Tuesday, January 10, 2023

Knee health: Which workouts are the worst for your knees, and how to tell if your exercise is harming your bones


It is said that working out can strengthen our bones and joints, but what if we neglect our workouts and end up with joint pain and tears? If you don't know when to stop, pushing yourself too hard can hurt your bones. So, how can we tell what's safe from unsafe? Dr. Ramneek Mahajan, Senior Director and Head of the Joint Replacement Unit (Knee & Hip), Max Smart Super Speciality Hospital, Saket, New Delhi, attempted to provide us with responses.

When does our body begin to really deteriorate?

If you don't believe me, your body begins to deteriorate after the age of 30. After passing each year, that decline is likely to become more aggressive. People in their 40s who don't exercise are more likely to get diseases like high blood pressure, obesity, poor heart health, osteoporosis, and arthritis. You could also begin to lose one percent of your muscle each year. You can still get started on a fitness journey. Running, on the other hand, should be avoided at first because it could put stress on your hip and knee joints and cause an abrupt bone fracture. The best thing to do is walk quickly. Although HIIT (high intensity interval training) is a quick and effective way to get fit, there are potential risks associated with it. Because you spend a lot of time performing these exercises on your feet, lower limb joints like your knees, ankles, and hips are more likely to be affected. Avoid overdoing it in the beginning because it may result in soft tissue and joint injuries. It is possible for the muscles, tendons, and ligaments surrounding the joints to become stretched, strained, or torn. If you have hip or knee issues, you should talk to your doctor before starting a new program.

The worst exercises for people with bad knees are full-arc knee extension on a gym machine, full-deep lunges, deep squats, and Hurdler's stretches. These exercises put too much stress on the knee joints, making pain worse and injuries more likely. These exercises may also increase injury risk if done incorrectly. Partial squats, step-ups, side-lying leg lifts, inner-thigh lifts, calf raises, straight leg raises, short-arc leg extensions, and hamstring stretching are the best exercises for improving strength, flexibility, and knee function.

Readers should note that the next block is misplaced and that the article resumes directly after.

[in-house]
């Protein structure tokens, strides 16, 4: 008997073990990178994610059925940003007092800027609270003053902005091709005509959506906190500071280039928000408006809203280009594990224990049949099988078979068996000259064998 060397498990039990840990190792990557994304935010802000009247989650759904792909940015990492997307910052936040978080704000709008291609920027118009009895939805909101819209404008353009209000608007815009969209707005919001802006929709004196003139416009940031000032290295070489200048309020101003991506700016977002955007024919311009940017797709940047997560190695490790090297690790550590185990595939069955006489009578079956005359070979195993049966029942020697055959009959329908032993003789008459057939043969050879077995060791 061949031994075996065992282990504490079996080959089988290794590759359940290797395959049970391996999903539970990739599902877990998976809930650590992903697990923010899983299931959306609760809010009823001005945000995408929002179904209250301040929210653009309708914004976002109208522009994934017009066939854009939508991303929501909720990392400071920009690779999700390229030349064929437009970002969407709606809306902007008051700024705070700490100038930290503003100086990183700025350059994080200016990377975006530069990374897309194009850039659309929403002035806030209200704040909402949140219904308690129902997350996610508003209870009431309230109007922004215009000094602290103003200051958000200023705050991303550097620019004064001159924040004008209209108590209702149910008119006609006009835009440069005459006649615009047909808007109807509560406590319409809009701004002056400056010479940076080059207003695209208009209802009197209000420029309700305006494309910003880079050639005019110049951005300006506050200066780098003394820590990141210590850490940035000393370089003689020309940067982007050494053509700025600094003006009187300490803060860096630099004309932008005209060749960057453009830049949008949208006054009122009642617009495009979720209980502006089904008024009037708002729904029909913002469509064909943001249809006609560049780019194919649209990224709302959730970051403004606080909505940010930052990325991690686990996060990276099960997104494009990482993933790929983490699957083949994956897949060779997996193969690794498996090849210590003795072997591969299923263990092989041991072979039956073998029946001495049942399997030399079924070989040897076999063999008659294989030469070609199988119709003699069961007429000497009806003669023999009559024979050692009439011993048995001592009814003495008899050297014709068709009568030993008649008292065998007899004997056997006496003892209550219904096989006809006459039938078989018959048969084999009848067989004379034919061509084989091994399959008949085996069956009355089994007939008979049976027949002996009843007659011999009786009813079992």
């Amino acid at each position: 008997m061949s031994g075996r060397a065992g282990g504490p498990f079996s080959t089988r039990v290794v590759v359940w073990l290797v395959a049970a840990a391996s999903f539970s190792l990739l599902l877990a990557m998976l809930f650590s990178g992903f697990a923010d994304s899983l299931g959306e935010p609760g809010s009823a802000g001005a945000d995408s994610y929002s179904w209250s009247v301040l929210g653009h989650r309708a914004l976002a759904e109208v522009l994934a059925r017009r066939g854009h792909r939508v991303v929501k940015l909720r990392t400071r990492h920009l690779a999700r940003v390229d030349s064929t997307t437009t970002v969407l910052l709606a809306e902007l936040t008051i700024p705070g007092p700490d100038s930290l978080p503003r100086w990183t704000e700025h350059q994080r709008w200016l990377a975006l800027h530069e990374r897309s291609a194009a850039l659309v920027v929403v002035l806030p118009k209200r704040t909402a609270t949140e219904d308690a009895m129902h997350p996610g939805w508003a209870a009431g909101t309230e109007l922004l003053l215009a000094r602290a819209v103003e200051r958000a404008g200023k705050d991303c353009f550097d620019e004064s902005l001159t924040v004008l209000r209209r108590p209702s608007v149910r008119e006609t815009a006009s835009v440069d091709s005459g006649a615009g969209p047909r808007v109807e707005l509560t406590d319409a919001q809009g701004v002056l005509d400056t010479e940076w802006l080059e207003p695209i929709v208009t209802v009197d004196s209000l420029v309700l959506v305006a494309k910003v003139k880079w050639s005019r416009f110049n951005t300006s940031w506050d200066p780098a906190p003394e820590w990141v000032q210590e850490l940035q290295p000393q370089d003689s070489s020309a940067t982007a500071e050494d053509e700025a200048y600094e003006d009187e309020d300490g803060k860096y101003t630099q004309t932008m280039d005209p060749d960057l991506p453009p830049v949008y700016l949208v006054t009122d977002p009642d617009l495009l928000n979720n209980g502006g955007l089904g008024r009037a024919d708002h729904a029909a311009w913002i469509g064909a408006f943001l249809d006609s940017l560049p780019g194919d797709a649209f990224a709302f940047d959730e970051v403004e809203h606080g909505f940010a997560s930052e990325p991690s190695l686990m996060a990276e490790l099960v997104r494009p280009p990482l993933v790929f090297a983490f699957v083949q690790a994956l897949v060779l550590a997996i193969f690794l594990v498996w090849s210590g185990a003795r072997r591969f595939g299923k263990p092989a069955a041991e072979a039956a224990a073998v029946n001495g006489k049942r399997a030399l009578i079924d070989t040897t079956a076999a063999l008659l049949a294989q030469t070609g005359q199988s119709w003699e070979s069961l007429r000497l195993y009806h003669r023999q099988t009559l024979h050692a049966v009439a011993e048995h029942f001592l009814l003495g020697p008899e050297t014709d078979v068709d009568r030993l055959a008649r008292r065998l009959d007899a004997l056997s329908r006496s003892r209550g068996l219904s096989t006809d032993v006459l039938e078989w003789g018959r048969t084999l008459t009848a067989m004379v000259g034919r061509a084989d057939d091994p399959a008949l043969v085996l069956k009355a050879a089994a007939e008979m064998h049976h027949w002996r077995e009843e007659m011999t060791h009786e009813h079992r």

Reg warning signs to look out for when working out Poor form, using too many weights, or even stretching incorrectly can cause some people to experience muscle burn or sharp pain when working out. Pain is a warning to relax, like a signal. You are more likely to get hurt if you push yourself constantly. Lifting weights increases bone density and joint strength, lowering your risk of osteoporosis and other aging-related skeletal issues. If you lift with bad form, it can be bad for your joints. If you get hurt while exercising, you should stop right away and see a doctor before going back to it. If you ignore pain from weightlifting, it can cause more damage to the joint tissue and inflammation. Over time, it may also lead to more long-term degenerative issues, such as joint and cartilage wear and tear, tendons degeneration, and early-onset arthritis.

Your knee joints come into contact with more force when you exercise. Over time, it may cause harm to the joint structures. The risk of soft tissue tears and the degeneration of the protective cartilage that cushions your joints may increase when knees are involved in high-impact exercise. Without cartilage, your joint's bones may begin to rub against one another. It could cause friction, which in turn could result in persistent inflammation and, ultimately, chronic knee pain. If not addressed, injury from exercise can also result in joint deformities. Avoid using weight machines because they may prevent some of your body's muscles from helping you lift, which can cause knee pain and inflammation.

Tips for protecting your knees while working out If you're new to working out or already struggle with your knees, start with low-impact activities like swimming or walking before trying harder ones like running or squatting. In addition to protecting your knee from injury, low-impact activities strengthen your joints over time, allowing you to safely transition to higher-impact activities.

Before beginning any exercise, warm up your knee joints with appropriate stretches or a slow jog. Avoid working out on cement or other hard surfaces because your knees may absorb the shock of your movements. Warmups help to increase blood flow and reduce the risk of unintentional muscle strains or tissue tears that can affect joint function. Try working out on a grassy area or a soft track instead.

You could also get shoes that give you a lot of support or think about getting orthotics to protect your joints.

If you have knee pain that doesn't go away with rest, see a doctor. To reduce knee joint inflammation, you may be offered nonsurgical treatments like braces, physical therapy, and a specific medication. You might need to have surgery to replace your joints if it's necessary. Robots are now being used in surgeries, which has advantages over traditional joint replacement surgery.

How to eat to build strong bones To build strong bones, you need to include calcium, vitamin D, and protein in your diet. You should consume a variety of healthy foods, including 3–5 servings of calcium per day because calcium is necessary for strong bones. Calcium can be found in high amounts in dairy products like milk, cheese, and yogurt, as well as in green leafy vegetables like broccoli, kale, bok choy, mustard greens, okra, spinach, and celery.

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